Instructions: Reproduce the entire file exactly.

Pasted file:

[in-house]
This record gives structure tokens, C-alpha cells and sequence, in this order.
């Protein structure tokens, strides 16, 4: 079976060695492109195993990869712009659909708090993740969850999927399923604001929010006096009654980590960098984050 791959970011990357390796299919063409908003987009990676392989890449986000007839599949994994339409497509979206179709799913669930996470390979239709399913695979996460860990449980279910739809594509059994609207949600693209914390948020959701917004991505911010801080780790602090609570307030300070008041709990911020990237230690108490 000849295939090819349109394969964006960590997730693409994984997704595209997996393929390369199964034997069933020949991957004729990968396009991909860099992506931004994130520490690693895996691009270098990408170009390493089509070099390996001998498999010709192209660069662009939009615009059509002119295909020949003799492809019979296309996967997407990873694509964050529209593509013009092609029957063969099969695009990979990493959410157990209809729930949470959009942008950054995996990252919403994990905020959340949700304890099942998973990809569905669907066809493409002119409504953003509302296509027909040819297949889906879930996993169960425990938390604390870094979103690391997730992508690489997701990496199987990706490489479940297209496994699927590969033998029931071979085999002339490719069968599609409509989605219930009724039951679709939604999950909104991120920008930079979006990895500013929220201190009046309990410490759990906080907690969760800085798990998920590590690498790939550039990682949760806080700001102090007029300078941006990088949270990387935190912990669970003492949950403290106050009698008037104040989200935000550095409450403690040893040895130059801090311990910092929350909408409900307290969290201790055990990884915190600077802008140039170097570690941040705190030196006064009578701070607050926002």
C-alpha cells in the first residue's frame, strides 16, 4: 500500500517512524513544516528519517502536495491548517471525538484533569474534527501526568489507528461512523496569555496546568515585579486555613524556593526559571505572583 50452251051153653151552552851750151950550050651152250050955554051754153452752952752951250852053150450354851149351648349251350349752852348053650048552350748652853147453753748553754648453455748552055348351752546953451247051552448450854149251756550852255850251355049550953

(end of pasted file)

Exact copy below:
[in-house]
This record gives structure tokens, C-alpha cells and sequence, in this order.
């Protein structure tokens, strides 16, 4: 079976060695492109195993990869712009659909708090993740969850999927399923604001929010006096009654980590960098984050 791959970011990357390796299919063409908003987009990676392989890449986000007839599949994994339409497509979206179709799913669930996470390979239709399913695979996460860990449980279910739809594509059994609207949600693209914390948020959701917004991505911010801080780790602090609570307030300070008041709990911020990237230690108490 000849295939090819349109394969964006960590997730693409994984997704595209997996393929390369199964034997069933020949991957004729990968396009991909860099992506931004994130520490690693895996691009270098990408170009390493089509070099390996001998498999010709192209660069662009939009615009059509002119295909020949003799492809019979296309996967997407990873694509964050529209593509013009092609029957063969099969695009990979990493959410157990209809729930949470959009942008950054995996990252919403994990905020959340949700304890099942998973990809569905669907066809493409002119409504953003509302296509027909040819297949889906879930996993169960425990938390604390870094979103690391997730992508690489997701990496199987990706490489479940297209496994699927590969033998029931071979085999002339490719069968599609409509989605219930009724039951679709939604999950909104991120920008930079979006990895500013929220201190009046309990410490759990906080907690969760800085798990998920590590690498790939550039990682949760806080700001102090007029300078941006990088949270990387935190912990669970003492949950403290106050009698008037104040989200935000550095409450403690040893040895130059801090311990910092929350909408409900307290969290201790055990990884915190600077802008140039170097570690941040705190030196006064009578701070607050926002």
C-alpha cells in the first residue's frame, strides 16, 4: 500500500517512524513544516528519517502536495491548517471525538484533569474534527501526568489507528461512523496569555496546568515585579486555613524556593526559571505572583 50452251051153653151552552851750151950550050651152250050955554051754153452752952752951250852053150450354851149351648349251350349752852348053650048552350748652853147453753748553754648453455748552055348351752546953451247051552448450854149251756550852255850251355049550953